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Sunday, March 22, 2020

"Of the Coming of John," The Classic Short Story by W.E.B. Du Bois

     In 1903, W.E.B, Du Bois included in his seminal work, The Souls of Black Folk, a brilliant but haunting short story, "Of the Coming of John." In Du Bois's story, a young black man in coastal Georgia is sent off hundreds of miles to a school that trains black teachers. The entire black community where he was born had raised the money for his tuition. The community invests in John so that he can one day return and teach African American children who are barred from attending the public school. Casual and fun-loving, John almost flunks out of his new school until he considers the trust he's been given and the shame he would face if he returned without graduating. Newly focused, sober, and intensely committed to succeed, he graduates with honors and returns to his community intent on changing things.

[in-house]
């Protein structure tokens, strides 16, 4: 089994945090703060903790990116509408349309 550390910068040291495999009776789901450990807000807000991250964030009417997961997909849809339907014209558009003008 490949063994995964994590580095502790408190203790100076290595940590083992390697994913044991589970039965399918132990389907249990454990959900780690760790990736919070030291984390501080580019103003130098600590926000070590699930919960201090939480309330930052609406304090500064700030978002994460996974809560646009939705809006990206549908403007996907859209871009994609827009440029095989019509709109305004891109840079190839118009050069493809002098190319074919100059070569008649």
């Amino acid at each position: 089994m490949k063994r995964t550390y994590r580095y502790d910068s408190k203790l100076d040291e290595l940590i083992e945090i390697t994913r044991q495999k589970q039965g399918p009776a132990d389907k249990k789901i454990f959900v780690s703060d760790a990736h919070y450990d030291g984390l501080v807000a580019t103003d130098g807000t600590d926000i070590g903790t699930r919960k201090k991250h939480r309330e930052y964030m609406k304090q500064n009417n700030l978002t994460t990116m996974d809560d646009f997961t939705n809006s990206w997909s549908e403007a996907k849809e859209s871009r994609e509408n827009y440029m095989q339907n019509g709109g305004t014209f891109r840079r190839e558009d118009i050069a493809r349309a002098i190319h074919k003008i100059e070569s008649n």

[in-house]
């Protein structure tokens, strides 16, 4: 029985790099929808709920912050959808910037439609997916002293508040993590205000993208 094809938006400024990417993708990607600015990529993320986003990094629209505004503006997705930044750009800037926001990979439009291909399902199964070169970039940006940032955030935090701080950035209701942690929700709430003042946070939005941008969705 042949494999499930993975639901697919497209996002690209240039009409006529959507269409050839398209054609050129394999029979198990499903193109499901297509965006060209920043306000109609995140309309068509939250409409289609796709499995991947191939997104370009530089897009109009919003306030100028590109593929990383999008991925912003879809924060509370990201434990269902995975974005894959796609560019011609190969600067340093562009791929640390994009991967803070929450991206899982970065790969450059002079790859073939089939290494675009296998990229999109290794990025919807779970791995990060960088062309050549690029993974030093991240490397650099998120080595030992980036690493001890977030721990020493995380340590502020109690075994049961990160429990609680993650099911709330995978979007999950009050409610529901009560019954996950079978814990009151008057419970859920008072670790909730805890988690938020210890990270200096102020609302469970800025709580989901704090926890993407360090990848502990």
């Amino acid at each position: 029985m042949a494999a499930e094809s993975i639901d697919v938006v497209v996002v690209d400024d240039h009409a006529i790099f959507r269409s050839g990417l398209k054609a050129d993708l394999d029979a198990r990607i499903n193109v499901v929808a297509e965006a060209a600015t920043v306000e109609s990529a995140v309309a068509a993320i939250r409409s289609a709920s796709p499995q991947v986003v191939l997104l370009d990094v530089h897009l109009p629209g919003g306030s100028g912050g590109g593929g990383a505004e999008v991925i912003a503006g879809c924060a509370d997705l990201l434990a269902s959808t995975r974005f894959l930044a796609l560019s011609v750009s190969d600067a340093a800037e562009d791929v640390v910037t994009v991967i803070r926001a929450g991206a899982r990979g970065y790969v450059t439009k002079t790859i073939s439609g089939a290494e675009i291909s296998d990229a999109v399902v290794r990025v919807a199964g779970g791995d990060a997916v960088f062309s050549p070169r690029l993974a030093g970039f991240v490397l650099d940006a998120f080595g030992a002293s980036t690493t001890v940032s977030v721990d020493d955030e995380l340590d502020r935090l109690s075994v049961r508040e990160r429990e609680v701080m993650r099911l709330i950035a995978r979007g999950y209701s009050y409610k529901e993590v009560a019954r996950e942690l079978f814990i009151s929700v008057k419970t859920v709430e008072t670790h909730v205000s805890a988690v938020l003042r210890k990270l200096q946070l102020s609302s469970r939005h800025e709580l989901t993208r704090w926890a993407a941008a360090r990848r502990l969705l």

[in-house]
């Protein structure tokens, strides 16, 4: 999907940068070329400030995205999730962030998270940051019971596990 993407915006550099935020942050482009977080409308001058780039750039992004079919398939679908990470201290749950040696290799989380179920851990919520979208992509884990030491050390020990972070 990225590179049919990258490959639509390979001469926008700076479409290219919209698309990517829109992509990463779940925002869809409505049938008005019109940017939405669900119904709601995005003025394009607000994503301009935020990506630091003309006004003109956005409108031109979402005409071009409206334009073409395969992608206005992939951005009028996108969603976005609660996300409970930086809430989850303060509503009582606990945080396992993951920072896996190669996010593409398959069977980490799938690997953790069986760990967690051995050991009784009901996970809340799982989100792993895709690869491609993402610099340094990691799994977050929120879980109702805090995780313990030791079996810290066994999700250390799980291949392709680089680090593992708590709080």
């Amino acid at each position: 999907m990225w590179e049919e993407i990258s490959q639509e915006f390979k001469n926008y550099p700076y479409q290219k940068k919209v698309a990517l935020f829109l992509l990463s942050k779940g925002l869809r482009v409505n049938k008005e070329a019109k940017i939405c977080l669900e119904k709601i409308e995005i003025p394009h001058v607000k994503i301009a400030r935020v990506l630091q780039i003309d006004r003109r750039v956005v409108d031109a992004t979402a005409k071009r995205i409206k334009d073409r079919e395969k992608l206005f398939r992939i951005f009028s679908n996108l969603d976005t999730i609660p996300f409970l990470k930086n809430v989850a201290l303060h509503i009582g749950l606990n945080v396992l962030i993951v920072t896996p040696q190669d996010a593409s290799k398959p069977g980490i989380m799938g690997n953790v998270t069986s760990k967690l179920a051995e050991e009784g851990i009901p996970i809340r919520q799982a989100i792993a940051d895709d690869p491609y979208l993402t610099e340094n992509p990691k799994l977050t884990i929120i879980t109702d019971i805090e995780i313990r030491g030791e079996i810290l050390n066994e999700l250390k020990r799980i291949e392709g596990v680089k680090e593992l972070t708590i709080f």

John convinces the white judge who controls the town to allow him to open a school for black children. His education has empowered him, and he has strong opinions about racial freedom and equality that land him and the black community in trouble. The judge shuts down the school when he hears what John's been teaching. John walks home after the school's closing frustrated and distraught. On the trip home he sees his sister being groped by the judge's adult son and he reacts violently, striking the man in the head with a piece of wood. John continues home to say goodbye to his mother. Du Bois ends the tragic story when the furious judge catches up with John with the lynch mob he has assembled.

Bryan Stevenson, Just Mercy: A Story of Justice and Redemption, 2014

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